MadSci Network: Cell Biology

Re: What is the difference between centrioles and asters?

Date: Fri Aug 15 06:01:11 2008
Posted By: Mike Klymkowsky, Professor
Area of science: Cell Biology
ID: 1218276055.Cb

cnetrioles and asters

Both centrioles and asters are composed of the protein tubulin - tubulin is composed of two polypeptides, alpha-tubulin and beta-tubulin.   Tubulins assemble into microtubules

Microtubules generally form a radial array (an aster) centered on what is known as the microtubule organizing center  or centrosome.  

The term aster is normally used in the context of a dividing cell 

In animal cells, centrioles are located within the centrosomal region. 



Centrioles themselves are composed of one complete and two "incomplete" microtubules, organized as a "triplet" microtubule (there are also a number of other proteins, in addition to tubulin in a centriole).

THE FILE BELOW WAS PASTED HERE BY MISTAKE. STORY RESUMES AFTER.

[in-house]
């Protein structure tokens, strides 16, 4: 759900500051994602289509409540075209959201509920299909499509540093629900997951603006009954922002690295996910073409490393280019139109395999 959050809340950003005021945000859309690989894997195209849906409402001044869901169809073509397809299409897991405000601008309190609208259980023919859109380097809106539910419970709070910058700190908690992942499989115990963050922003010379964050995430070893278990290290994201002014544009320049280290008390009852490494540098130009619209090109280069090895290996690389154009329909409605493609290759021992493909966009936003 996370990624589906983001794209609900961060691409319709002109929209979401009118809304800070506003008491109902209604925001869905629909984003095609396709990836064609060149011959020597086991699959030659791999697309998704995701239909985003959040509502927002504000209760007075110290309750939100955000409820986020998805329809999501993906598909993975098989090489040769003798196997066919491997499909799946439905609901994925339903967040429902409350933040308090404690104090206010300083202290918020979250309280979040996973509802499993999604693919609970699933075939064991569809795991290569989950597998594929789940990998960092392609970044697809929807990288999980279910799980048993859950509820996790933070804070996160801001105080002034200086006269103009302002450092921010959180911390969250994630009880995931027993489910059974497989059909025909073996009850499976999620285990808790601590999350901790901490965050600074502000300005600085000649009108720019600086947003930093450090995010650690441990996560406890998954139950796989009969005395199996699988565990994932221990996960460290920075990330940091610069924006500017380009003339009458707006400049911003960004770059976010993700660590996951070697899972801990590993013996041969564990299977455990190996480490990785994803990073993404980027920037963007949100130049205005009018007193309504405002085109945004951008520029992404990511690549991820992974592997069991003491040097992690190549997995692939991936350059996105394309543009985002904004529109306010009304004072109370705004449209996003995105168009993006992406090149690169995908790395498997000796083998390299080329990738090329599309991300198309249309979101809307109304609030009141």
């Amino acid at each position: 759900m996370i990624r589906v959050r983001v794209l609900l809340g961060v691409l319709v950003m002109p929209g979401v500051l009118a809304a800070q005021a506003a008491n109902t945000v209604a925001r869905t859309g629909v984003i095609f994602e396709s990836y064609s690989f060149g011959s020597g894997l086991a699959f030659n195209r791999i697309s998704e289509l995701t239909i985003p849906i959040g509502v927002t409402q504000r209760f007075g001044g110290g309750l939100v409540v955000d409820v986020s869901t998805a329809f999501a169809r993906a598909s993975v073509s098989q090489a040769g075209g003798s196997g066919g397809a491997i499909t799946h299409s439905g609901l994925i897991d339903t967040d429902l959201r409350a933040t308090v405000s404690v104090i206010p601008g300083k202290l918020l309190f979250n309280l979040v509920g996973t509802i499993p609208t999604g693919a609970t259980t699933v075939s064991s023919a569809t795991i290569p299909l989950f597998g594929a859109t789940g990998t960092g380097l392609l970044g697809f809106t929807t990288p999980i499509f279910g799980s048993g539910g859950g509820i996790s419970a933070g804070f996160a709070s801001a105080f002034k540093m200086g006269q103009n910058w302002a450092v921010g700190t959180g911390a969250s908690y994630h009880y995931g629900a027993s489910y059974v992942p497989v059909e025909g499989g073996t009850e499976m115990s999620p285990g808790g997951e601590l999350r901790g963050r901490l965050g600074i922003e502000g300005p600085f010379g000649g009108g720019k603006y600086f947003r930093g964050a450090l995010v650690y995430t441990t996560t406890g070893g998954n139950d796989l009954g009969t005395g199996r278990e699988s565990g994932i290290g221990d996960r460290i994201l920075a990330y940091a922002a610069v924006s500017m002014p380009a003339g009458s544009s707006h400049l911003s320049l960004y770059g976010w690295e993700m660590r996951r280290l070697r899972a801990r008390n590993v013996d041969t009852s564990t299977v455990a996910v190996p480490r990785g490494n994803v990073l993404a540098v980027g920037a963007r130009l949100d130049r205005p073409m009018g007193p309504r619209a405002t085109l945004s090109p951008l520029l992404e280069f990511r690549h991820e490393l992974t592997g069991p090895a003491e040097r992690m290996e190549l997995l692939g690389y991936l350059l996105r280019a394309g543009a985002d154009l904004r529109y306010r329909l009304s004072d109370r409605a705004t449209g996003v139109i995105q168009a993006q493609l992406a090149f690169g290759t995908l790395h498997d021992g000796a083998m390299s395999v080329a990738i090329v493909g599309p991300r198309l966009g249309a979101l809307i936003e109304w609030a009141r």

Nine triplet microtubules are organized in a ring, and there are often two centrioles (oriented perpendicular to one another) within the centrosomal region. 

When the cell is about to divide, these centrioles separate and two centrosomes migrate to opposite sides of the cell and become the poles of the mitotic spindle.    

Before the cell can divide again, a new centriole is assembled. 
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